The main Vandal Savage story is a classic second part offering of delivering the big action section of the whole, and it does not disappoint as the team goes in for a Savage beat down. It really gives the feeling of a comic book battle as their extended ranks take on a single target and the fights themselves really impress being fast, flowing and toting some cool power moves. This even turns into a two for one offering thanks to the surprise of Barry’s time travel capabilities (and on an Arrow episode no less). This is not a spoiler as from mere moments into the first fight, it becomes unmistakably obvious that a reset button will be hit and director Thor Freudenthal (still the coolest name on or off screen!) is fully aware of that. Instead. he focuses on maximizing the fulfilment of such a scenario and piling in the character deaths that we would not see under any other circumstances. What’s more, the sequence of Barry fleeing the fight and race up to his equivalent of 88 MPH is genuinely thrilling, from Oliver’s Harrison Well’s echoing “Run Barry run” the shots of Barry desperately trying to avoid the expanding blast to giving the team their much needed continue. It takes for granted that viewers are up on their Flash time travel lore so Arrow=only fans will be left with a few questions, but in general, the episode fairs much better for not getting bogged down in the timey whimey (whose complications Cisco nicely explains) so that it doesn’t dominate the episode. The continued presence of Merlyn also works in the episode’s favour as he becomes a unlikely diplomat. Along with the Flash part one, these have been John Barrowman’s best moments this season. This is especially true when he’s threatening Oliver over Thea’s fate as it really brings the villain in him back to the surface, which is we want from his character again (yes he wants to be a good father but still let him evil!). As for his concluding moments, they have the potential to become something quite awesome, especially in his choice words that contradict much of previous pledges to Barry and Oliver.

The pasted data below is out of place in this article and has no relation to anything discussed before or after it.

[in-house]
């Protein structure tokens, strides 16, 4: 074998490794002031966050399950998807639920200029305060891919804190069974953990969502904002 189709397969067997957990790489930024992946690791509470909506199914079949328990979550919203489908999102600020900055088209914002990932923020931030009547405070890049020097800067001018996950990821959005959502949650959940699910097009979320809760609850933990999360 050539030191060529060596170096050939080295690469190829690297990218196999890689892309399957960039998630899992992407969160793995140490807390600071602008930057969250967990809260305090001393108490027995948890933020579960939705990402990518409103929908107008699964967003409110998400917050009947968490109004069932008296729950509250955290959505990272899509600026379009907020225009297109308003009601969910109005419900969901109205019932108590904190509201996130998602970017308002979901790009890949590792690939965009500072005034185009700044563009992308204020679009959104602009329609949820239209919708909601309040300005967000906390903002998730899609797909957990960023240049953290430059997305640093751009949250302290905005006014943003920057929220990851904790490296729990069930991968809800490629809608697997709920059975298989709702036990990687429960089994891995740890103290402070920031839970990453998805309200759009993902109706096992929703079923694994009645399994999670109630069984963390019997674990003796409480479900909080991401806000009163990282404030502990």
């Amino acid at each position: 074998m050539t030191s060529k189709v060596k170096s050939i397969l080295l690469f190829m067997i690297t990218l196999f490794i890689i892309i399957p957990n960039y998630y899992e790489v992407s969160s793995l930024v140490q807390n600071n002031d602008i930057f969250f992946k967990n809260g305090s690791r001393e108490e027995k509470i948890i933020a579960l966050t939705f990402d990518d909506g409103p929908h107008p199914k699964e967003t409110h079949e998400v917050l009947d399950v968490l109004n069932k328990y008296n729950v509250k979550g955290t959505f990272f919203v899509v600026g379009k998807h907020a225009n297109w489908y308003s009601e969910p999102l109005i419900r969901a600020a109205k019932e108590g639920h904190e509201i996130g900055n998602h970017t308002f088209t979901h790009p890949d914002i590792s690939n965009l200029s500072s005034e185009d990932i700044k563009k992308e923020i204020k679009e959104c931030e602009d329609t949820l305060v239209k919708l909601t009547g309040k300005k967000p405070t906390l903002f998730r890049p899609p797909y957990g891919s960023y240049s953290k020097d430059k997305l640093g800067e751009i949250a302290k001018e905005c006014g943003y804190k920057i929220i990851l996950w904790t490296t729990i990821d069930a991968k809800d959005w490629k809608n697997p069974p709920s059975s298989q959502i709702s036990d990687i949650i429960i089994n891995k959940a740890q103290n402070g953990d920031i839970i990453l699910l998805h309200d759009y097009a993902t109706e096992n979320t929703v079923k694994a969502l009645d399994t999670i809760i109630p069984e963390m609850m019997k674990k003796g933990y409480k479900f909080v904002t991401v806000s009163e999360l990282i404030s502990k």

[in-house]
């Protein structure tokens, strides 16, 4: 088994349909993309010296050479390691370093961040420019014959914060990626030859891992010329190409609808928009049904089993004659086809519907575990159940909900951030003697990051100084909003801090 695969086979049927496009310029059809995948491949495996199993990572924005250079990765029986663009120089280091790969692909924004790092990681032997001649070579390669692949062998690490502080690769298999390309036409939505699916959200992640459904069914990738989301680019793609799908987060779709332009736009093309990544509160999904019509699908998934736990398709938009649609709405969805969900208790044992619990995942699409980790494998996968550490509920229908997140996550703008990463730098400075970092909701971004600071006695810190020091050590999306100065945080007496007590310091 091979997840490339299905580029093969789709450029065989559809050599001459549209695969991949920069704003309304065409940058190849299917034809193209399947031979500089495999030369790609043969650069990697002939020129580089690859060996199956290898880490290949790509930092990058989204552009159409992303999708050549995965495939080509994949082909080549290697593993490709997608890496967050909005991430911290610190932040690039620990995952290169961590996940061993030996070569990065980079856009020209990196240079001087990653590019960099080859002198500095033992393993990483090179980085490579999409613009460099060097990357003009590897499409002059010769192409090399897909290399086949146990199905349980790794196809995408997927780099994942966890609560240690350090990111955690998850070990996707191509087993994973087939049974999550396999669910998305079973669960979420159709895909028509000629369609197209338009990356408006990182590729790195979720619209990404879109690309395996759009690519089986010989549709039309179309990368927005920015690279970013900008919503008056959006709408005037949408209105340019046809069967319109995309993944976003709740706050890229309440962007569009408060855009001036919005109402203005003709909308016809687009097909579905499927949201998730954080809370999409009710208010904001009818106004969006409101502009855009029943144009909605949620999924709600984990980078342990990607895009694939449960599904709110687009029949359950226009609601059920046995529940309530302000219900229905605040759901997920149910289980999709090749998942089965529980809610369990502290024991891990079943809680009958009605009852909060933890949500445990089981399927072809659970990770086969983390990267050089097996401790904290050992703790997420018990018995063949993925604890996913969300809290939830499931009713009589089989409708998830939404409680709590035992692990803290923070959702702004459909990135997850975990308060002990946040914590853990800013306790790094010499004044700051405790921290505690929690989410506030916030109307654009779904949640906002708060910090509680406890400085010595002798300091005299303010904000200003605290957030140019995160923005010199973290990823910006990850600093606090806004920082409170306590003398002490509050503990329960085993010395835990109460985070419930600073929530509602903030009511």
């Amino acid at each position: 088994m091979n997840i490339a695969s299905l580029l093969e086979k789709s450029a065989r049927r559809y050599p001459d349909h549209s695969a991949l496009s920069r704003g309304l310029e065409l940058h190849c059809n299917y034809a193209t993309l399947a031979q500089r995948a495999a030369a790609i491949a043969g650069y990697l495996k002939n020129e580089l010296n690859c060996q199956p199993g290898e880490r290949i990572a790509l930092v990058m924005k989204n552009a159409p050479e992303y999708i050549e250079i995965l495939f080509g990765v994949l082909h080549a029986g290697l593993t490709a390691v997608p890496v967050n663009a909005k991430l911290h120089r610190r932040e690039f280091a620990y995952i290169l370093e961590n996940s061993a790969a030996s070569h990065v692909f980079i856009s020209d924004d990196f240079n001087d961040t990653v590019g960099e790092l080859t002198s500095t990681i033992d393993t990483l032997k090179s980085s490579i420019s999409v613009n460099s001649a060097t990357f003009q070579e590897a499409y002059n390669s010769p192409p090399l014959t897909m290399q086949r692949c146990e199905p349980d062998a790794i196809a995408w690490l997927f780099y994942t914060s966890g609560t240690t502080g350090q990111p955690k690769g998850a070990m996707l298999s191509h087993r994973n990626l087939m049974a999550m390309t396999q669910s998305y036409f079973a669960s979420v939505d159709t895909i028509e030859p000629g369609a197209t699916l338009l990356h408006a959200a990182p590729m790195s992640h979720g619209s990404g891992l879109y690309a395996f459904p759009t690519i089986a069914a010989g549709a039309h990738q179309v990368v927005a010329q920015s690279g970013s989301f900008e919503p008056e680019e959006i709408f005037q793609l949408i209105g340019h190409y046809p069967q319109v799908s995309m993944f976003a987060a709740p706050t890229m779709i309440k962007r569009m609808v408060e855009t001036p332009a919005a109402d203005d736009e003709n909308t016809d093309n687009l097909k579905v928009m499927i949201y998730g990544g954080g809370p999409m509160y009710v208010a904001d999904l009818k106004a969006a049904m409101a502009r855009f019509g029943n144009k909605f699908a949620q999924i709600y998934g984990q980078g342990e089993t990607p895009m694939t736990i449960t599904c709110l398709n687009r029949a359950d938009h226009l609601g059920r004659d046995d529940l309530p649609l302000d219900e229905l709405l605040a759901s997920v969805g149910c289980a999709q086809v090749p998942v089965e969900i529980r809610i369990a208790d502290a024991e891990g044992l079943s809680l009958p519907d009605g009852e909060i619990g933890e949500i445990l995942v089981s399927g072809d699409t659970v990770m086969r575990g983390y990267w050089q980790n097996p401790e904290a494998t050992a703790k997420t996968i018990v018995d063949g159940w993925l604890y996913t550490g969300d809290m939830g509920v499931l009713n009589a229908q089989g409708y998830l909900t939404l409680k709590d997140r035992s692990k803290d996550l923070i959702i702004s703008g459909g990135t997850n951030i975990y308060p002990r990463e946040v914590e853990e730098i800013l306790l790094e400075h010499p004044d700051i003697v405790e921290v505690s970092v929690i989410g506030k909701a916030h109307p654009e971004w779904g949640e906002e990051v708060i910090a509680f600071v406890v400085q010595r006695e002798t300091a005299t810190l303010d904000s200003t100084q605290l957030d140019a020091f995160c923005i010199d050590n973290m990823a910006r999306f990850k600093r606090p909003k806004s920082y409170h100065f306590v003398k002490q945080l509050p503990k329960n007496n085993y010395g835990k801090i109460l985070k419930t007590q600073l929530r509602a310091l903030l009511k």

Oliver’s unexpected father’s day story had the potential to drag the episode into overly sappy drama territory but thankfully it doesn’t. Instead, we see it utilized as a mental distraction for Oliver’s character with notable impact. Oliver’s reaction to such a life-changing event feels very human, especially with regards to the price of secrecy and its consequences. The showrunners have openly stated that this 9-year-old son is not Connor Hawk, Oliver’s son in the comics who eventually takes over the Green Arrow mantle. This is most likely because we will see some form of Connor Hawk in Legends of Tomorrow, when the team travels to the future. For now though, the end results of Oliver becoming at least some part of William’s life feel very rewarding. The kid gets epic bonus points for all his Flash merchandise (feeling perfectly natural for a kid growing up with a local superhero). We now desperately need a scene of Captain Cold discovering he’s got his own action figure.
In hindsight, over both episodes this is less of the Legend of Tomorrow episode zero than expected and still feels like episodes of the existing shows with the added characters as guest stars. It’s epic and it’s fun with big plot developments and even a much needed Robin Hood joke about Oliver.